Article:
What you need to know about job references
In an ever competitive job market it is vitally important for you to know your rights when it comes securing that all-important new role and a reference can make all the difference.
References are important for your future prospects and it is advisable that any issues surrounding your reference are addressed before the termination of your employment where a direct relationship still exists between you and your employer.
Does your employer have to provide a reference?
Generally, there is no legal obligation on an employer to provide a reference. One exception to this is certain employees in regulated businesses (see below).
What can be included in a reference?
Employers are under a legal obligation to ensure that the reference is a true, accurate and fair reflection of your employment.
The majority of references given are factual. This means that they include only basic facts such as your employment dates and job title. As this type of reference is now so common, it is unlikely that any negative inference will be drawn by your new employer.
References containing more detail may include:
- Answers to specific questions that a potential employer has asked such as levels of absence and the reason for leaving.
- Details about your skills and abilities.
- Details about your character, strengths and weaknesses.
What impact can a reference have on a job offer?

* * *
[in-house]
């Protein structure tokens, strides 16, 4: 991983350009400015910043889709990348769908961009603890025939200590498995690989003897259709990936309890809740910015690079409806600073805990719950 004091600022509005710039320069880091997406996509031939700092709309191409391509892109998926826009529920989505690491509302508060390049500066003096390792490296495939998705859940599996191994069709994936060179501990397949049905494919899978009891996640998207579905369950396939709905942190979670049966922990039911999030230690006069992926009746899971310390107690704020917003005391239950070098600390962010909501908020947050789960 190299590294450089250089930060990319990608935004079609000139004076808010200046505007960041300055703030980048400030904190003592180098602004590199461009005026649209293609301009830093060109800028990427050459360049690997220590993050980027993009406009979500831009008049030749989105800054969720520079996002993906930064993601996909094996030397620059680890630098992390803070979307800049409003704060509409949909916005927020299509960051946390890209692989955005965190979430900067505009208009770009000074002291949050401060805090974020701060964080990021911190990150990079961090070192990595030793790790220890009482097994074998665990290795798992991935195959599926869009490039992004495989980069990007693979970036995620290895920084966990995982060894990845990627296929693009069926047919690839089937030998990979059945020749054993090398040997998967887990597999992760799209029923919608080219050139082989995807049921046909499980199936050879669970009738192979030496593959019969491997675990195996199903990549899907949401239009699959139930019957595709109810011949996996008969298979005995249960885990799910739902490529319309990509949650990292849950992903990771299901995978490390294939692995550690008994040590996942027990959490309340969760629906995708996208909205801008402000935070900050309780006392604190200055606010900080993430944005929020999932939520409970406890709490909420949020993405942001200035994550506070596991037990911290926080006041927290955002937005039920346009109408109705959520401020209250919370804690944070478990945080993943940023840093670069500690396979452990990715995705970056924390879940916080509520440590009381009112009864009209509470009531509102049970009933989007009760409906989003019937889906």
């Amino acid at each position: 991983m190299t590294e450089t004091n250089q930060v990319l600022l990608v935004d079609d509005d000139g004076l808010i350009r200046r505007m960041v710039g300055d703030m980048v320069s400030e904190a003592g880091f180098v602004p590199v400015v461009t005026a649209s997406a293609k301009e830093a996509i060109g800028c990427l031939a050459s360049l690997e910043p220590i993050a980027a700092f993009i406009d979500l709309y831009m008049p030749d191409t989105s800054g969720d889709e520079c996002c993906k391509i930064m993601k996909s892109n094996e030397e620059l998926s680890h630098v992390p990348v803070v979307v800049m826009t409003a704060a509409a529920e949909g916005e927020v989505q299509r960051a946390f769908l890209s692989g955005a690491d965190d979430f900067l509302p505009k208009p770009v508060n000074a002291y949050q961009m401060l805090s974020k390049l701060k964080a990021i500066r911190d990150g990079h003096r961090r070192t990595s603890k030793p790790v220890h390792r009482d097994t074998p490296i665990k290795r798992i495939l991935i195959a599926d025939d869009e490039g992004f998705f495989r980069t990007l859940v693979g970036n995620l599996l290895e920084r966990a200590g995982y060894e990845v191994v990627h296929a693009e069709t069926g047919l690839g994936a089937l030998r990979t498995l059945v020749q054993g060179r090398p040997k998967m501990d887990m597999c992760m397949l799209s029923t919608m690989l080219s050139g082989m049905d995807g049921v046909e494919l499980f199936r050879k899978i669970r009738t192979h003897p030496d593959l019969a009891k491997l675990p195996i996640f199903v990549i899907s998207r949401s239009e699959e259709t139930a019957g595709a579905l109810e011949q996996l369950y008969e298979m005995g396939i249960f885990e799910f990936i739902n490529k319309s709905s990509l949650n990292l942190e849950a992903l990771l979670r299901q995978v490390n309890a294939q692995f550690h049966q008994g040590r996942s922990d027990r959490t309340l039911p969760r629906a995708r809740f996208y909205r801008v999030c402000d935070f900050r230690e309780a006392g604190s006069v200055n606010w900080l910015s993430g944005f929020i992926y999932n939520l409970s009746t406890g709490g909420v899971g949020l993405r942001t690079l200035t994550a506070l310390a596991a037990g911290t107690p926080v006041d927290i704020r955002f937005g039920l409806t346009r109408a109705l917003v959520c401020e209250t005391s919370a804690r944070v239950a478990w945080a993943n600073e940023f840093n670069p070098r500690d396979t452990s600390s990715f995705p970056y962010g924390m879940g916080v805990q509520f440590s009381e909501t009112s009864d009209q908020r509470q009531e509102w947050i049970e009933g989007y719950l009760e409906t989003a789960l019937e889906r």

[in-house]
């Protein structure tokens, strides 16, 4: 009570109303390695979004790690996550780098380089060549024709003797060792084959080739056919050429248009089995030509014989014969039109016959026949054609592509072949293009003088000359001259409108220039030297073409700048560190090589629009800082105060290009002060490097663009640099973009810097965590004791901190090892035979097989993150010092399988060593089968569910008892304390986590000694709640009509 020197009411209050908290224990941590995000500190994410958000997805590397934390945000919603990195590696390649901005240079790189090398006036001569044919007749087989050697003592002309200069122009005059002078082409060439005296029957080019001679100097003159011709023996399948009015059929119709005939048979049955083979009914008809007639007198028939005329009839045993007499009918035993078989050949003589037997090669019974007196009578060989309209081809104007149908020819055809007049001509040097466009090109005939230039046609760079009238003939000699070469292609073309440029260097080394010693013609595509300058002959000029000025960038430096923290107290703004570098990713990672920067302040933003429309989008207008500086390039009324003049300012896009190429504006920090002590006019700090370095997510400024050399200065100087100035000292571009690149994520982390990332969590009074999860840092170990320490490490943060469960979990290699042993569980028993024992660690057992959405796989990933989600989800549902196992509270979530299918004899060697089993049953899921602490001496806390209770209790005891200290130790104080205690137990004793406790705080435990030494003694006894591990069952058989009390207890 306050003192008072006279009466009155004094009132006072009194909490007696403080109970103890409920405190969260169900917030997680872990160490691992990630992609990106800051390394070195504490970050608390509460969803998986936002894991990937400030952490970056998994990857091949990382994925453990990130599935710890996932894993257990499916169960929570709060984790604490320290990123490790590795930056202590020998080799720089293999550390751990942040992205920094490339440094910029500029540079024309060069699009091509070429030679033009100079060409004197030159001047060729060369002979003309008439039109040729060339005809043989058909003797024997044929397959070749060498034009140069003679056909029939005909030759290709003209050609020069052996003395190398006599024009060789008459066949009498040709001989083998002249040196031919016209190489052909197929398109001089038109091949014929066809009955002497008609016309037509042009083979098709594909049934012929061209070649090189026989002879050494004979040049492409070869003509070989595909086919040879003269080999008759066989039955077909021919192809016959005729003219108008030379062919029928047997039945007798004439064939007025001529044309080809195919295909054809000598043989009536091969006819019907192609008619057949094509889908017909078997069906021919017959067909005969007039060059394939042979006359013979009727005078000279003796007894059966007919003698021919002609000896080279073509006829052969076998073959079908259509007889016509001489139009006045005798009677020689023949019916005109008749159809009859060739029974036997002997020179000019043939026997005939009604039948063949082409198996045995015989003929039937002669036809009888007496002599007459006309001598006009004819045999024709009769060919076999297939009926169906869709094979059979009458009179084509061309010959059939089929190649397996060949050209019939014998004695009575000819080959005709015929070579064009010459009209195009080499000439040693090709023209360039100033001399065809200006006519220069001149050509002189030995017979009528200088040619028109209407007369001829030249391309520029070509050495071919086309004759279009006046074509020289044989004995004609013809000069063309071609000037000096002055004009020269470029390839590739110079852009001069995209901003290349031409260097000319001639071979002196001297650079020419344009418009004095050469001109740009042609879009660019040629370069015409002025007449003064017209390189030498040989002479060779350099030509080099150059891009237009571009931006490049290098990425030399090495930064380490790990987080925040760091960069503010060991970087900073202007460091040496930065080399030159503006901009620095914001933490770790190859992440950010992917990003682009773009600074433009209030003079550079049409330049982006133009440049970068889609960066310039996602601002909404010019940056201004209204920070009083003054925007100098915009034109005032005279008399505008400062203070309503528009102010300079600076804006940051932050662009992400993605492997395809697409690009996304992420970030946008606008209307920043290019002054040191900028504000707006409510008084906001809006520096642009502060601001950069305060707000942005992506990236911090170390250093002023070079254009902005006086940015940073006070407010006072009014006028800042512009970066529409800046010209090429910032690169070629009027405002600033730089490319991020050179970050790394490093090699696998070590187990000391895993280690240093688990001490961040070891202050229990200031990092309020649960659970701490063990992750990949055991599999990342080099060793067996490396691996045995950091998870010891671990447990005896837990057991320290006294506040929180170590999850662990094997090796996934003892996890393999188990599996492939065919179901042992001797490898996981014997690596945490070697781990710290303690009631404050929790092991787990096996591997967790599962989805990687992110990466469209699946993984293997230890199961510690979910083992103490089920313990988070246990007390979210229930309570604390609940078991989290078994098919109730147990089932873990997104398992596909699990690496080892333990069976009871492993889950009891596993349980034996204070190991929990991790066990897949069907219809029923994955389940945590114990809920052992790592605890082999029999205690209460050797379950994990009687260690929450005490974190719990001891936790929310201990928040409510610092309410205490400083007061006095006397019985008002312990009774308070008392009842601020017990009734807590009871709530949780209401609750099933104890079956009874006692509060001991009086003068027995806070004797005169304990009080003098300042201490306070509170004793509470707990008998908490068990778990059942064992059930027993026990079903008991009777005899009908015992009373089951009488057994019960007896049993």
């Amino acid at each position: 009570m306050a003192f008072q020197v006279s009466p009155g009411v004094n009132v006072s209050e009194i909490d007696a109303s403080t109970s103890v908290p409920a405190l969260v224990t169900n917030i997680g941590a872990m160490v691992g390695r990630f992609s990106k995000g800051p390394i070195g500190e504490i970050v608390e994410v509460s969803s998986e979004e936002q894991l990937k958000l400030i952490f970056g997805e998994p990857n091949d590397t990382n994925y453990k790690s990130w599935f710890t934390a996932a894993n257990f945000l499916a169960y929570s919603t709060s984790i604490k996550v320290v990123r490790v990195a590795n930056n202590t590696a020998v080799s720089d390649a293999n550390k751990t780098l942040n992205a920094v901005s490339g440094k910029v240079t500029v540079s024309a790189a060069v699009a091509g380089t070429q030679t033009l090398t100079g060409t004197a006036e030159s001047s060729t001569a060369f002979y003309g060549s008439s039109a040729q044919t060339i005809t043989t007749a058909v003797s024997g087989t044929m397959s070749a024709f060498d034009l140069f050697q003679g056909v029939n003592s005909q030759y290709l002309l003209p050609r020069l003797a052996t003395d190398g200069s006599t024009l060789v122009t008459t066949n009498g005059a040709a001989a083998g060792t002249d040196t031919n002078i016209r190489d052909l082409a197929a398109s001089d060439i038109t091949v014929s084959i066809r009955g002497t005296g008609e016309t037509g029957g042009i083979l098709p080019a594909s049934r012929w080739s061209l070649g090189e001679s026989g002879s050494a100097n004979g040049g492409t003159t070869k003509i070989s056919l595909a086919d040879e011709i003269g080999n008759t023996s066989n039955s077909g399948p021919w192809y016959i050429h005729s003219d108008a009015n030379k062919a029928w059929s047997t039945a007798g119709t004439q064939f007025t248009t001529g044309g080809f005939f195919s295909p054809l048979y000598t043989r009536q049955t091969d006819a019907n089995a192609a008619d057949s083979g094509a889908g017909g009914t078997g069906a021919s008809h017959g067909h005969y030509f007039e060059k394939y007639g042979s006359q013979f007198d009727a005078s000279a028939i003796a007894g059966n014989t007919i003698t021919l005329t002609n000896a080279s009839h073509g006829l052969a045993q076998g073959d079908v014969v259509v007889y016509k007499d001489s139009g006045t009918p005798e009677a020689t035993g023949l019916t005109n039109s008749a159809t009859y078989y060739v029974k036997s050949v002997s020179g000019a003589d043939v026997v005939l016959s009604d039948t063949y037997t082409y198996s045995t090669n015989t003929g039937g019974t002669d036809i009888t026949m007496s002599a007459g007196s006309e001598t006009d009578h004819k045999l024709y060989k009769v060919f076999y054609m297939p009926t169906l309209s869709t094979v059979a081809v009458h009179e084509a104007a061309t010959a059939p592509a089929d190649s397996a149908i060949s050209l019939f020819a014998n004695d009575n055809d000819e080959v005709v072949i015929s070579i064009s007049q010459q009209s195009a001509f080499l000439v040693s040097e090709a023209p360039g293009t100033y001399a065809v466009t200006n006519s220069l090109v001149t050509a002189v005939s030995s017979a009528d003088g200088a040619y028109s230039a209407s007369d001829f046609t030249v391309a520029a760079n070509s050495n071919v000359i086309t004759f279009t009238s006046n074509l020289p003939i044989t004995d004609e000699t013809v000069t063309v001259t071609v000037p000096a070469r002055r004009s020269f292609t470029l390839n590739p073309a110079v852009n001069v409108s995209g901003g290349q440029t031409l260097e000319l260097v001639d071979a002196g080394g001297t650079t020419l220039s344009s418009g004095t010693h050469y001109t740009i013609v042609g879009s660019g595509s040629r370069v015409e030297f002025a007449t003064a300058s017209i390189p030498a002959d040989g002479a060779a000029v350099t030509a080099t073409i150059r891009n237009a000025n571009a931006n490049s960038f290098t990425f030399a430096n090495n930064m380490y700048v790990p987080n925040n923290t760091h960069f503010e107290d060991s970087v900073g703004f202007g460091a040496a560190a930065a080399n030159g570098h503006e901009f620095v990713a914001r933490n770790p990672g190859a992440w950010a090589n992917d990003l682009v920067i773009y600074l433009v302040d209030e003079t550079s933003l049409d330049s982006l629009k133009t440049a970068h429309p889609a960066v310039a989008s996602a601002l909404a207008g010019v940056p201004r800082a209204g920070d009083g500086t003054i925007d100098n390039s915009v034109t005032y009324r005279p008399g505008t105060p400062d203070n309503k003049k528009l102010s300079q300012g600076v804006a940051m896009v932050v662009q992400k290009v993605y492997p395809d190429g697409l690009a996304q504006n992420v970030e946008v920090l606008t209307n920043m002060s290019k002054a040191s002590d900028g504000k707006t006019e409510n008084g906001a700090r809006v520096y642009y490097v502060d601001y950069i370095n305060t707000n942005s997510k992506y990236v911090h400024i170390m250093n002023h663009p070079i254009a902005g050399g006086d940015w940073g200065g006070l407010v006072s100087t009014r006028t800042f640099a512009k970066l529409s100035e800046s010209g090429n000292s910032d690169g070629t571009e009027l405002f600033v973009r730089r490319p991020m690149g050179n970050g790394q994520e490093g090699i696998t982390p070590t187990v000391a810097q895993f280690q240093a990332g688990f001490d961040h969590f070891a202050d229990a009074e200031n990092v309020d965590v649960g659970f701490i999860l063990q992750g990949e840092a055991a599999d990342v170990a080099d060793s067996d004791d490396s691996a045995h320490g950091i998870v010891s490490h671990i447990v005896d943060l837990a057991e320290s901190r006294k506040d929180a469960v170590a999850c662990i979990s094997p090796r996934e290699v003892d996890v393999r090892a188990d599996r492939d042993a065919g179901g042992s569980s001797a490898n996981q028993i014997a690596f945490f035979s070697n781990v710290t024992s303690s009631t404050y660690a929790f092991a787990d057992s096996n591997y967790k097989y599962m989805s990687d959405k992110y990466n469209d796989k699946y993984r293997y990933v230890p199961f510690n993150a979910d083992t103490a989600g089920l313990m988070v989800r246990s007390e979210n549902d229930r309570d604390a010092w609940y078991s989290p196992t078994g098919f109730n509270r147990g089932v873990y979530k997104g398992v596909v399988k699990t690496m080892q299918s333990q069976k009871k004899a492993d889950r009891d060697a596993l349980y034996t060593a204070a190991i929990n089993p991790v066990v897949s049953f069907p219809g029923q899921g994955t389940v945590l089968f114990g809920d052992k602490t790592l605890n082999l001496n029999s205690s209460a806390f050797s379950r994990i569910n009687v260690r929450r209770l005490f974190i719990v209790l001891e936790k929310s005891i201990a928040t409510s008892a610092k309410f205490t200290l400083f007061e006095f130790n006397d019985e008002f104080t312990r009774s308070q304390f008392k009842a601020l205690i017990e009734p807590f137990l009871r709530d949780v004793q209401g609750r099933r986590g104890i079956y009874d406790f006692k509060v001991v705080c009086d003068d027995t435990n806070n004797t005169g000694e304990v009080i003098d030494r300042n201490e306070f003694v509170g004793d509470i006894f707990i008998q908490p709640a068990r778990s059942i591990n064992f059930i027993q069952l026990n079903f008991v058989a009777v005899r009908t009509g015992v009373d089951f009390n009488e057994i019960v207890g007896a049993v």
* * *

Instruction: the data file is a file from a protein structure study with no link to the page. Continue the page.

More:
There are two types of job offer that can be made:
1) A conditional job offer. This can be withdrawn if a certain condition is not met, for example, a satisfactory reference.
2) An unconditional job offer. This cannot be withdrawn and is formed on your acceptance.
Most job offers are conditional on satisfactory references being taken.
Your new employer should always obtain your permission before they make the reference request.
Can an employer give a bad reference?
Your employer can give you an unfavourable reference but only if they believe it to be true and accurate and have reasonable grounds for that belief.
If your employer does include opinion, this should be supported by facts and should not give a misleading impression.
If you have had long periods of absence or issues surrounding your performance, it is advisable to find out what your employer’s policy is on the provision of references before your departure. If your employer had cited your absence or poor performance and it is related to a protected characteristic under the (for example disability or pregnancy), they could be acting unlawfully. Many employers decline to give information about a former employee’s sickness record as a matter of policy.
What are my rights if I have been given an unfavourable job reference?
1) Retrieve a copy of the reference from your employer to find out what has been written. If your employer refuses, consider making a subject access request under the General Data Protection Regulation.
2) If the reference is inaccurate or untrue, discuss this with your employer to find out if you can reach a mutual agreement as to what will be said in future references.
3) You should also speak to your prospective employer to discuss any concerns and suggest ways to alleviate these, such as offering the job on a probationary period in the first instance.